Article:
Fashion and technology, particularly when it comes to wearables, are inextricably linked. We’re already wearing smartwatches, and smart glasses look to be the next big thing. But whatever our wearable tech future looks like, I assure you these Balenciaga LED Frame Sunglasses are not it.
For $1,035 you can pre-order a pair of sunglasses that light up. Mind you, the whole thing doesn’t light up. Just the Balenciaga logo on the left temple. It apparently lights up in multiple colors. According to High Snobiety, you can control the light show with taps courtesy of a built-in touch sensor. There’s also a Balenciaga logo lasered into the right lens, in case you forgot these are Balenciaga sunglasses. The whole thing is made of nylon. And as icing on the cake, it requires USB charging—and it’s not even USB-C. There is no information on how much mileage you’ll get out of a single charge.
Technically, this is a relaunch. The sunglasses first debuted in 2019 and purportedly are inspired by light-up sneakers and complement some ugly-ass Balenciaga light-up sneaks. That kind of kills my soul, as it suggests these were popular enough to warrant a comeback for a device that does almost nothing... when there are so many fugly audio smart glasses out there that could use a style boost.
Time and time again, haute couture loves to pull this kind of stunt. Wow, a Louis Vuitton handbag with flexible screens sewn into the sides—a bag so hideous, impractical, and expensive they didn’t announce the price. Actually, Louis Vuitton is a repeat offender with overpriced Wear OS smartwatches that cost thousands and this $3,000 UFO speaker. Tag Heuer tricked hypebeasts into forking over $2,000 for an ugly Super Mario smartwatch. Balenciaga committed f**t crimes with this $1,290 high-heeled collaboration with Vibram. I don’t even want to talk about will.i.am’s stupendously idiotic smart mask.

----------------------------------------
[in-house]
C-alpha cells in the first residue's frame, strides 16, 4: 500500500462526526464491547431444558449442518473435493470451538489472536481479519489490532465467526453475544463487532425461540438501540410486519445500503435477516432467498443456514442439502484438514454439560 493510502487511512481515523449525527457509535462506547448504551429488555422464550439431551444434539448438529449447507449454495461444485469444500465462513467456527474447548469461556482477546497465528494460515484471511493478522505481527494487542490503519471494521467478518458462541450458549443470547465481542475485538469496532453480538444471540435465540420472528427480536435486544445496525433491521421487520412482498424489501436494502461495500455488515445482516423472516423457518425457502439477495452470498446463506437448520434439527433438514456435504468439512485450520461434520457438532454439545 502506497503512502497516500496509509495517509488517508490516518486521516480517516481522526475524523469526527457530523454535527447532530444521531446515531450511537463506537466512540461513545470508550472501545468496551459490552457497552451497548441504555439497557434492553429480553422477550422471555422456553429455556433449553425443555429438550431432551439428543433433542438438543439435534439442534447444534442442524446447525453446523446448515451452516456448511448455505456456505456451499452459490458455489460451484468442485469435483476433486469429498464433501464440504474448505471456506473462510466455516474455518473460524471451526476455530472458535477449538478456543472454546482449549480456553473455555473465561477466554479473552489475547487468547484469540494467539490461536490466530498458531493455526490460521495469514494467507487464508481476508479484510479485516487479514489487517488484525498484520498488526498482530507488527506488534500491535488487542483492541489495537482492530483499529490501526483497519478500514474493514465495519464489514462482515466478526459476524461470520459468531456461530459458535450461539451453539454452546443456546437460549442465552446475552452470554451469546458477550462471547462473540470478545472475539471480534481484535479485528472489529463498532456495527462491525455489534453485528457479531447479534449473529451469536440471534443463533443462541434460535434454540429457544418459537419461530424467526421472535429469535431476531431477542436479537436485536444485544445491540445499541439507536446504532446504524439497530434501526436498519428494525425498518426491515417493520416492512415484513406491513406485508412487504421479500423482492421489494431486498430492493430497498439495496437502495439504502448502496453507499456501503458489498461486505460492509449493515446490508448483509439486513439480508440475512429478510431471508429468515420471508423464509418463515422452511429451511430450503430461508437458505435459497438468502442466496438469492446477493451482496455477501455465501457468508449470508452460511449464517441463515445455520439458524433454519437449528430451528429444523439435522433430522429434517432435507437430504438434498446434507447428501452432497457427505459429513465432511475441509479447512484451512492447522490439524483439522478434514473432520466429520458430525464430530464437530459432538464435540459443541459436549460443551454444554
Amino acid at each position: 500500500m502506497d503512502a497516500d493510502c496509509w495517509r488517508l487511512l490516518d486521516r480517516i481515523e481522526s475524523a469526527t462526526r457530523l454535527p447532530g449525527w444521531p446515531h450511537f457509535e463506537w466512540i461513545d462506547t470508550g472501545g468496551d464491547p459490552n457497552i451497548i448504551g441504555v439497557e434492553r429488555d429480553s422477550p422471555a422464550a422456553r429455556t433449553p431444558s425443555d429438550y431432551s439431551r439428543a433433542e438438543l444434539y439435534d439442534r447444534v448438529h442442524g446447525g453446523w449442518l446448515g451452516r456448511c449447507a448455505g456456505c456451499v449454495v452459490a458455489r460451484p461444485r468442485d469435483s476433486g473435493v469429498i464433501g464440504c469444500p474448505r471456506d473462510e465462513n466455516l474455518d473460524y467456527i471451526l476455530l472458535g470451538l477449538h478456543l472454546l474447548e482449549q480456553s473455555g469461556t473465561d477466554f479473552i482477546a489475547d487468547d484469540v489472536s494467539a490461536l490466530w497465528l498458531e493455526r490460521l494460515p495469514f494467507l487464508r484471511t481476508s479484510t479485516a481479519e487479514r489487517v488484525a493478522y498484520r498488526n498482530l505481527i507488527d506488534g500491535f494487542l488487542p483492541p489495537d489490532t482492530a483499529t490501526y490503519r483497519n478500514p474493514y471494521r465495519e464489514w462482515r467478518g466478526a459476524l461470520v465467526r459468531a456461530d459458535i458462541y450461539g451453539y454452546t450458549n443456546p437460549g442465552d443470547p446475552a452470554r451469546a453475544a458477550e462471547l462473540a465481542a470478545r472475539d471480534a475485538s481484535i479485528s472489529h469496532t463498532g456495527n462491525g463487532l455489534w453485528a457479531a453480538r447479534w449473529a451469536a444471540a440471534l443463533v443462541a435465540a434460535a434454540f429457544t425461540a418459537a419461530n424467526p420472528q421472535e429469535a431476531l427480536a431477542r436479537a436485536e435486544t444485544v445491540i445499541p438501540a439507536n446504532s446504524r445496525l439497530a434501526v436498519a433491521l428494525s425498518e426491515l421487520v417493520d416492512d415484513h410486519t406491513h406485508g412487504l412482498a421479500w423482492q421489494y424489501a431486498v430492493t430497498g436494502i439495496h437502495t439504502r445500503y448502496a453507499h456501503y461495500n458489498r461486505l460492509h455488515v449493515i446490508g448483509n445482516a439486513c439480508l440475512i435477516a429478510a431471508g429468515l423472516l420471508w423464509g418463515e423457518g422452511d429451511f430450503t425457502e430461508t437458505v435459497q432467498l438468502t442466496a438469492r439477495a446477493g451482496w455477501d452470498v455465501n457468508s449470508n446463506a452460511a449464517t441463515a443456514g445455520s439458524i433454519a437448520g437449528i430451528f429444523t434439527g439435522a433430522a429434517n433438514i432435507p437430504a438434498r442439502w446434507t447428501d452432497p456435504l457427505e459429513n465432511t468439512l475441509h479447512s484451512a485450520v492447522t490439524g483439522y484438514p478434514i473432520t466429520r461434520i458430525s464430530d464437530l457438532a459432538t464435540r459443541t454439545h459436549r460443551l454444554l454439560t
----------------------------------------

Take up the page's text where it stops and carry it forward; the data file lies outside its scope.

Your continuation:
We all know by now that this is haute couture’s schtick. Slap on their branding to a fairly average piece of tech, charge an obscene price to create a veneer of exclusivity, profit. And it works. They wouldn’t keep doing this nonsense if it didn’t. Sure, anyone stupid and rich enough to buy these glasses gets what they deserve. The disappointing part of all this is, it’s not pushing anything forward.
Fashion is an area where there’s the freedom to envision a bonkers future where we wear technology that’s not only functional but also a means of artistic expression. It’s a concept that no one’s quite nailed down yet. You can see it with smart glasses. Google Glass was highly functional but looked incredibly dorky—nothing that the average person would happily wear in real life. Other smart glasses and sunglasses have opted to be bland Warby Parker knockoffs, with very little function to forgive the lack of style. Facebook’s come closest, glomming onto Ray-Ban’s chic reputation to sell us on its smart sunglasses that don’t actually do much. This makes sense. Silicon Valley decided Patagonia vests were the pinnacle of sartorial elegance, so it’s logical they’d prioritize function over form. This is the area where fashion brands could make a meaningful—and likely profitable—contribution.
But I guess we just have to settle for overpriced bullshit designed to help Instagram influencers build clout.